Enhancement of Driver Ride-Comfort through Reduction of Transmitted Vibrations by using Different Materials for Car Seat Cushion
Poodipeddi Krishna Kiran1, Maganti Pramila Devi2
1P. Krishna Kiran, Assistant Professor, Depatrtment of Mechanical Engineering, Gayatri Vidya Parishad College of Engineering (Autonomous), Visakhapatnam, India.
2Dr. Maganti Pramila Devi, Professor, Department of Mechanical Engineering, Andhra University College of Engineering (Autonomous), Visakhapatnam, India.
Manuscript received on January 01, 2020. | Revised Manuscript received on January 20, 2020. | Manuscript published on January 30, 2020. | PP: 2988-2992 | Volume-8 Issue-5, January 2020. | Retrieval Number: E6458018520/2020©BEIESP | DOI: 10.35940/ijrte.E6458.018520
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© The Authors. Blue Eyes Intelligence Engineering and Sciences Publication (BEIESP). This is an open access article under the CC-BY-NC-ND license (http://creativecommons.org/licenses/by-nc-nd/4.0/)
Abstract: The aim of this work is to simulate reduction of whole-body vibration represented by acceleration that is transmitted through seat to the driver in a passenger car by studying different cushion materials for the seat. The accelerations at the interface of driver and seat are studied for an exposure period of eight hours as per ISO 2631-1(1997) standards. The entire study is done using FEA analysis in ANSYS 19.2. The simulation has been carried out for three different base accelerations representing three different road conditions and also for three different weights of drivers which are assigned to the manikin model sitting on the seat. Two cushion materials namely melamine foam and rebonded foam, in addition to regufoam which is commonly used in the cars have been taken up for study. For 65 kgf, 75 kgf and 85 kgf driver weights, rebonded foam results in an average A(8) reduction by 13.8%, 19.48% and 30.34% respectively whereas melamine foam has reduced it by 5.19%, 5.80% and 14.54% respectively for the same conditions. It is therefore suggested that rebonded foam gives better comfort compared to the existing regufoam and melamine for seat cushioning of the car studied.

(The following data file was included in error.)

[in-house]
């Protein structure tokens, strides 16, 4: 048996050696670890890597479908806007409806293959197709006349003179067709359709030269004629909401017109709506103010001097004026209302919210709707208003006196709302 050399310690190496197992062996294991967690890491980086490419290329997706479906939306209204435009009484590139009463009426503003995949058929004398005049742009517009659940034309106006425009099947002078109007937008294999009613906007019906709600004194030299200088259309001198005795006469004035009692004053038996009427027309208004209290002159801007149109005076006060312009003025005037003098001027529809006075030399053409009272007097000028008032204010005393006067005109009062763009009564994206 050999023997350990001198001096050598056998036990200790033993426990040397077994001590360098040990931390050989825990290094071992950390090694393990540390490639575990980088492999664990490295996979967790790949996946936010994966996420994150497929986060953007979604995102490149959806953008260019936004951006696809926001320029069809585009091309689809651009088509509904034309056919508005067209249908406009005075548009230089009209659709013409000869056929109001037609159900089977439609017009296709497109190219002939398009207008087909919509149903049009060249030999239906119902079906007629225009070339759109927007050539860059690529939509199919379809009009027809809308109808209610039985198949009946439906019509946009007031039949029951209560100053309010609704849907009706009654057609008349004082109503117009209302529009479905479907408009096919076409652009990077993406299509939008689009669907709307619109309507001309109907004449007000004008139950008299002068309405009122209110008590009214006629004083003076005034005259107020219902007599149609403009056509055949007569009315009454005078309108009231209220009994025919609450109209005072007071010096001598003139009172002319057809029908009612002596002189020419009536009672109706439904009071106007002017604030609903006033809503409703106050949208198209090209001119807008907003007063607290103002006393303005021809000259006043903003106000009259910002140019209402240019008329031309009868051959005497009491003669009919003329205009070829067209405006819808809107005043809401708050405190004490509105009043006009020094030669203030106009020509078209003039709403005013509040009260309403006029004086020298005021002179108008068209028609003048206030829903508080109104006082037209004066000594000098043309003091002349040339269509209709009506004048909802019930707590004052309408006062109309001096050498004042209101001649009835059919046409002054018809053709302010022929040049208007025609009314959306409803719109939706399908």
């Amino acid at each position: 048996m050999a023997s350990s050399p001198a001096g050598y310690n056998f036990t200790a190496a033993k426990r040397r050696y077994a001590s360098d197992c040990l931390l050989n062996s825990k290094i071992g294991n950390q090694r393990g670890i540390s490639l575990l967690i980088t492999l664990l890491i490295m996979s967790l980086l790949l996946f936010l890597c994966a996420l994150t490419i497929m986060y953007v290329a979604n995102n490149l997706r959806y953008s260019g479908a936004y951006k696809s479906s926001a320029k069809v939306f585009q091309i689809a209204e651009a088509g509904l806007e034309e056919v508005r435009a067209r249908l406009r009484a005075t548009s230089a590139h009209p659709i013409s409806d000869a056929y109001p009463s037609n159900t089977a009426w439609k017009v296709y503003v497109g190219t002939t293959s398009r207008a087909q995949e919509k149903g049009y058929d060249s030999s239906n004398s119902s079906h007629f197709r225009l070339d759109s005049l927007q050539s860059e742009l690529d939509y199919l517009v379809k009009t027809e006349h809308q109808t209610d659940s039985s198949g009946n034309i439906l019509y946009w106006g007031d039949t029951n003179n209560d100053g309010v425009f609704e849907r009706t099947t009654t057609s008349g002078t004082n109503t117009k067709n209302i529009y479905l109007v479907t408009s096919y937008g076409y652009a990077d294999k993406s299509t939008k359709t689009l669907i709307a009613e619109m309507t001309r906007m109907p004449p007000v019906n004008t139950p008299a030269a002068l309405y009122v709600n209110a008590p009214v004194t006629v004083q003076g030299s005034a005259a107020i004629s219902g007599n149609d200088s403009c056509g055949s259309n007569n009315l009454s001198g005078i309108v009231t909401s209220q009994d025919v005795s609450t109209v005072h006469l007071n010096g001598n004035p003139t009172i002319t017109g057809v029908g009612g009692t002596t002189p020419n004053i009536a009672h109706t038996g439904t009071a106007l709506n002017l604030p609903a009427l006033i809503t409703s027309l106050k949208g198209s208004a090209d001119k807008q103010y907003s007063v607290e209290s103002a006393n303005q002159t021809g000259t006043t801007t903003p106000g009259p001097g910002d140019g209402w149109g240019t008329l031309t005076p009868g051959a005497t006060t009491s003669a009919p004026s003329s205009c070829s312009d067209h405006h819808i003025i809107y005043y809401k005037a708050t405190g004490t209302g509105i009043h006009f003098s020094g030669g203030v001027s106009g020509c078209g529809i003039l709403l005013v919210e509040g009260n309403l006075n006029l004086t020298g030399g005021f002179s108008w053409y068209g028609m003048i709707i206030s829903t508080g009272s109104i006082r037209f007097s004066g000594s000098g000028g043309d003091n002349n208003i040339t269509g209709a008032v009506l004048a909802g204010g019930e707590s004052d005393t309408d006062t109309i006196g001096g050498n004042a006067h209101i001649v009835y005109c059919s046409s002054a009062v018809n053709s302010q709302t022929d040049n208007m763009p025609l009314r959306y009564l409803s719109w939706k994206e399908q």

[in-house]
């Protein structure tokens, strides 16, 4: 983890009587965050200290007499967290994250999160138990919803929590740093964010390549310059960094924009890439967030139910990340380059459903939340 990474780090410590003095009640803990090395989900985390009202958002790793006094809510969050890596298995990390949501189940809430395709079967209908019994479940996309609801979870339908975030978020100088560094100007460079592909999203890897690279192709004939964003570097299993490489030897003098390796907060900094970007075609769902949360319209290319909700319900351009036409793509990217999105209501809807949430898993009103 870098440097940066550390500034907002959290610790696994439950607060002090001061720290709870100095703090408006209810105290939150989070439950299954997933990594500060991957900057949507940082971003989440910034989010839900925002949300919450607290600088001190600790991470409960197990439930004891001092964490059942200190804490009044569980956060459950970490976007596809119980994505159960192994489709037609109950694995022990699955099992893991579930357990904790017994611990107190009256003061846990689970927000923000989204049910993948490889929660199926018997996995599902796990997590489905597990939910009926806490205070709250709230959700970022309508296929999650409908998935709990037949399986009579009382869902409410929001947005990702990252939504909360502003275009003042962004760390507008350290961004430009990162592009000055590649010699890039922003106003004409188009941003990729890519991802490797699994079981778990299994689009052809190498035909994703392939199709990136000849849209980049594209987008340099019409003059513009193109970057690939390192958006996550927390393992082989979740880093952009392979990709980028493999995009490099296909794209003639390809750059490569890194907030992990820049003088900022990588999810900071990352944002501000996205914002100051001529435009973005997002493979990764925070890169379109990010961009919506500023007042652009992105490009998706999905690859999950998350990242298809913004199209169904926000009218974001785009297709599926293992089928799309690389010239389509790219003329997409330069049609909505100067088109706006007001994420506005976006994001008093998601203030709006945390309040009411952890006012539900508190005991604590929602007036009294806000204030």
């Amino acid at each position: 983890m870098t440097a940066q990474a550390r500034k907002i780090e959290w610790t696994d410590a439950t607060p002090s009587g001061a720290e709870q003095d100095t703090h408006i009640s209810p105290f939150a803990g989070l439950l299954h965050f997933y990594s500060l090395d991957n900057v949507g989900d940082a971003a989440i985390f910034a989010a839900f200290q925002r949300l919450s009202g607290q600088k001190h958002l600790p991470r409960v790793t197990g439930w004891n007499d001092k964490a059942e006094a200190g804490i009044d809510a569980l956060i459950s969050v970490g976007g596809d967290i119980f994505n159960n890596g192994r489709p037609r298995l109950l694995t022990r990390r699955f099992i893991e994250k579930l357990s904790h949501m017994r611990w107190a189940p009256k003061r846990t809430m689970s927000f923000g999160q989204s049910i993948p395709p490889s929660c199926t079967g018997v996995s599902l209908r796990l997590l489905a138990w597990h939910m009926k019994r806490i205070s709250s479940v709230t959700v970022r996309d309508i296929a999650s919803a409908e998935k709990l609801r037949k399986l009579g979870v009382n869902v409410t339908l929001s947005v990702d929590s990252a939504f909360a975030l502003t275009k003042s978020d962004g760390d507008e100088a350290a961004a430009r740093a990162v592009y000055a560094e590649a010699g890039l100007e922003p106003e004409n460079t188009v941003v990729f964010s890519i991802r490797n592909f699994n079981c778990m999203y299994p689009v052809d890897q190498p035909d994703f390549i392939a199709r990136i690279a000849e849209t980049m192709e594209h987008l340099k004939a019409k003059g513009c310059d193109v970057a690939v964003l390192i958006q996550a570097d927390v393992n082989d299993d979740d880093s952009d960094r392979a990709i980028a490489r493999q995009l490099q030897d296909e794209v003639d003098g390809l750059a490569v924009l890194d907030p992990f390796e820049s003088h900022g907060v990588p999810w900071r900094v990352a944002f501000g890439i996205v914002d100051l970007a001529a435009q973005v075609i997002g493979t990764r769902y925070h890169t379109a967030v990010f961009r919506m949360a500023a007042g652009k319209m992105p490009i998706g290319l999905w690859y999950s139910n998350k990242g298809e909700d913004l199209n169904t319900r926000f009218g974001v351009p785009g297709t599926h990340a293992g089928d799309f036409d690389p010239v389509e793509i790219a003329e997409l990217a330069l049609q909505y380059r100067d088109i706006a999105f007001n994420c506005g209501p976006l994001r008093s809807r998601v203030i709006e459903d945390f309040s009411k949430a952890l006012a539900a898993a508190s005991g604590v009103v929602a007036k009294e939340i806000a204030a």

Keywords: Car Seat, Cushion Material, Foam, Simulation, Whole-Body Vibration.
Scope of the Article: Materials Engineering.